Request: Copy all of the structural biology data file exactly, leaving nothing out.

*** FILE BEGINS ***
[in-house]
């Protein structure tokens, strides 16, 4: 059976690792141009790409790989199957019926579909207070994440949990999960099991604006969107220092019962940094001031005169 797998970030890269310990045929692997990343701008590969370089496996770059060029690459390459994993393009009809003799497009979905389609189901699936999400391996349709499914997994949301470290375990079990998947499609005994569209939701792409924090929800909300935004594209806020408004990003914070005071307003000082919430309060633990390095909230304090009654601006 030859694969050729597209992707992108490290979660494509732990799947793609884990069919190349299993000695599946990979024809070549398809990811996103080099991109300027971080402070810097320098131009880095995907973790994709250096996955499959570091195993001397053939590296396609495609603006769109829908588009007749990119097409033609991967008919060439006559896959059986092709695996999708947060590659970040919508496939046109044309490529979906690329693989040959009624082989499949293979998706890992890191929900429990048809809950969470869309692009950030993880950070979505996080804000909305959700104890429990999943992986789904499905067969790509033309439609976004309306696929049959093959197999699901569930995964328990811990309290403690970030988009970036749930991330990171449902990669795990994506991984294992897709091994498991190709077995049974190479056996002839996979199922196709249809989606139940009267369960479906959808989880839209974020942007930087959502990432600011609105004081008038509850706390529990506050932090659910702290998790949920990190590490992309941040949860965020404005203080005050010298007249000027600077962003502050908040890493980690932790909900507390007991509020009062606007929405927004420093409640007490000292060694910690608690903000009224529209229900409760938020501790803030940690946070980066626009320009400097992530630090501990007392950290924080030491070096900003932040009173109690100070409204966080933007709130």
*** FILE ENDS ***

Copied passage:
[in-house]
């Protein structure tokens, strides 16, 4: 059976690792141009790409790989199957019926579909207070994440949990999960099991604006969107220092019962940094001031005169 797998970030890269310990045929692997990343701008590969370089496996770059060029690459390459994993393009009809003799497009979905389609189901699936999400391996349709499914997994949301470290375990079990998947499609005994569209939701792409924090929800909300935004594209806020408004990003914070005071307003000082919430309060633990390095909230304090009654601006 030859694969050729597209992707992108490290979660494509732990799947793609884990069919190349299993000695599946990979024809070549398809990811996103080099991109300027971080402070810097320098131009880095995907973790994709250096996955499959570091195993001397053939590296396609495609603006769109829908588009007749990119097409033609991967008919060439006559896959059986092709695996999708947060590659970040919508496939046109044309490529979906690329693989040959009624082989499949293979998706890992890191929900429990048809809950969470869309692009950030993880950070979505996080804000909305959700104890429990999943992986789904499905067969790509033309439609976004309306696929049959093959197999699901569930995964328990811990309290403690970030988009970036749930991330990171449902990669795990994506991984294992897709091994498991190709077995049974190479056996002839996979199922196709249809989606139940009267369960479906959808989880839209974020942007930087959502990432600011609105004081008038509850706390529990506050932090659910702290998790949920990190590490992309941040949860965020404005203080005050010298007249000027600077962003502050908040890493980690932790909900507390007991509020009062606007929405927004420093409640007490000292060694910690608690903000009224529209229900409760938020501790803030940690946070980066626009320009400097992530630090501990007392950290924080030491070096900003932040009173109690100070409204966080933007709130």